Welcome to our Top 5 Guide for Uzbekistan! Here’s a quick taste of our favourite places, with links to in-depth guides if you fancy digging deeper. You’ll find our best places to visit, top things to do and off-the-beaten-track adventures here.
Khiva is stunning, yet filled with an incredibly brutal and sad past. Stepping through the gates is like walking back in time. The walled city feels like a museum and a gateway to its history, but it’s still hard to imagine that it was once the most important slave trading city in Central Asia.
Notorious Turkmen raiders pillaged and captured anyone they could find to sell in Khiva’s markets. Khiva had up to 30,000 slaves in the streets at any one point and was once the most dangerous city in the world – renowned for indescribable torture and death – now a place to buy a nice carpet.
Khiva is also home to incredible works of art, gorgeous mosques and beautiful views. Make sure you take some tea at a cafe overlooking the city at night!
Bukhara has its fair share of slave trade history too, although not to the same extent as Khiva. Bukhara’s main square is a wonderful place to enjoy coffee and soak in the Uzbek atmosphere. The Ark Fortress is its most famous attraction, a humongous fort with a 789.6 metre perimeter – perhaps to keep all their slaves in.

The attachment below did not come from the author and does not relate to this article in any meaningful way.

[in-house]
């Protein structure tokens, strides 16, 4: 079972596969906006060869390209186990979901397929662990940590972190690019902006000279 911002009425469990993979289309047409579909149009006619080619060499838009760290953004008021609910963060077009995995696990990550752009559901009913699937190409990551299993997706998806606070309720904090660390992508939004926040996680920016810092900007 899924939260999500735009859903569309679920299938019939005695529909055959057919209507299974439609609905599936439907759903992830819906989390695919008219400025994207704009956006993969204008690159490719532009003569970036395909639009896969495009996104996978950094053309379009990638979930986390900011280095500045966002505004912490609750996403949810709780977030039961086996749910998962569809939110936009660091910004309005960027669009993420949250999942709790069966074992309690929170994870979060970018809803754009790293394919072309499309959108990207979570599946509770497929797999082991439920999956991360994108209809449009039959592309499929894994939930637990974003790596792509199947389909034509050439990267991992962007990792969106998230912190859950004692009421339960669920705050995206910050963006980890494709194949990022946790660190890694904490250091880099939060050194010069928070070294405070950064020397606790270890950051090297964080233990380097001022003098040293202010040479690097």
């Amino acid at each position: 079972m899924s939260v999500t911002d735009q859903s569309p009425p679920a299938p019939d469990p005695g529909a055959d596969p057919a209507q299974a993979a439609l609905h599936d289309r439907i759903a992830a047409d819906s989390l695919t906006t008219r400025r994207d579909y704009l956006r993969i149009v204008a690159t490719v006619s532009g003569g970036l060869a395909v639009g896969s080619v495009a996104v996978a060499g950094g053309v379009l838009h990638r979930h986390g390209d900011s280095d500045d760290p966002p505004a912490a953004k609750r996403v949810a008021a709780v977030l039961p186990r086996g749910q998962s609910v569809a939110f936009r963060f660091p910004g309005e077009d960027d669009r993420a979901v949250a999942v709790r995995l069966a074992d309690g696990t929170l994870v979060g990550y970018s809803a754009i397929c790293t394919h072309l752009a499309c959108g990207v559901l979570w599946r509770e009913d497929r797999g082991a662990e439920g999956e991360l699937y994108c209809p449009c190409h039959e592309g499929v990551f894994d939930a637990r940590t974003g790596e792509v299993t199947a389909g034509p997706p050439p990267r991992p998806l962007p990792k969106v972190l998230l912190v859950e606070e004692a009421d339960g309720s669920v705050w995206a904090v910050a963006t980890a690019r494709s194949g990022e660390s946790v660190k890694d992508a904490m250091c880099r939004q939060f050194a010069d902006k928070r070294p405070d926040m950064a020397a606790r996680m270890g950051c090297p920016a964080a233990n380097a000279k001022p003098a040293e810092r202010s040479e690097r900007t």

Samarkand was once the heart and jewel of the Silk Road. It’s home to the Registan – an intrinsically built and glistening blue structure in an otherwise sandy yellow world. The Registan is made up of three madrasahs (Islamic schools) and was used as a place for public announcements, meetings… and executions.
4. Aral Sea
The Aral Sea was once one of the four largest lakes in the world. Now it’s called the Aralkum Desert. It was once a thriving and integral fishing port in Uzbekistan – until the Soviets diverted water away from the Aral Sea in the ‘60s, causing it to dry up completely, creating serious health problems due to toxic dust clouds, putting thousands of people out of work, turning the sea into a literal sand desert and Moynaq into a ghost town. All that’s left now are abandoned rusting ships, baking in the hot sun. There’s not much to do there, apart from looking at old rusty boats, but it is interesting.
You have two options if you want to stay the night near the boats. There’s a hostel in town or a yurt camp right next to the sandy sea. The yurt camp is literally infested with crickets at night. They disappear as the sun comes up and are gone by morning – it is a little freaky though (we had to put our tent up inside the yurt and watched as hundreds bounced around us).
The Silk Road, Sand, Seas and Camels
5. Take a break
Uzbeks are wonderfully kind, incredibly helpful, and super friendly. It’s worth spending a few hours sitting in city gardens, sipping coffee, chatting to locals and admiring all the beautiful traditional Uzbek outfits. This was probably our favourite thing to do in Uzbekistan.
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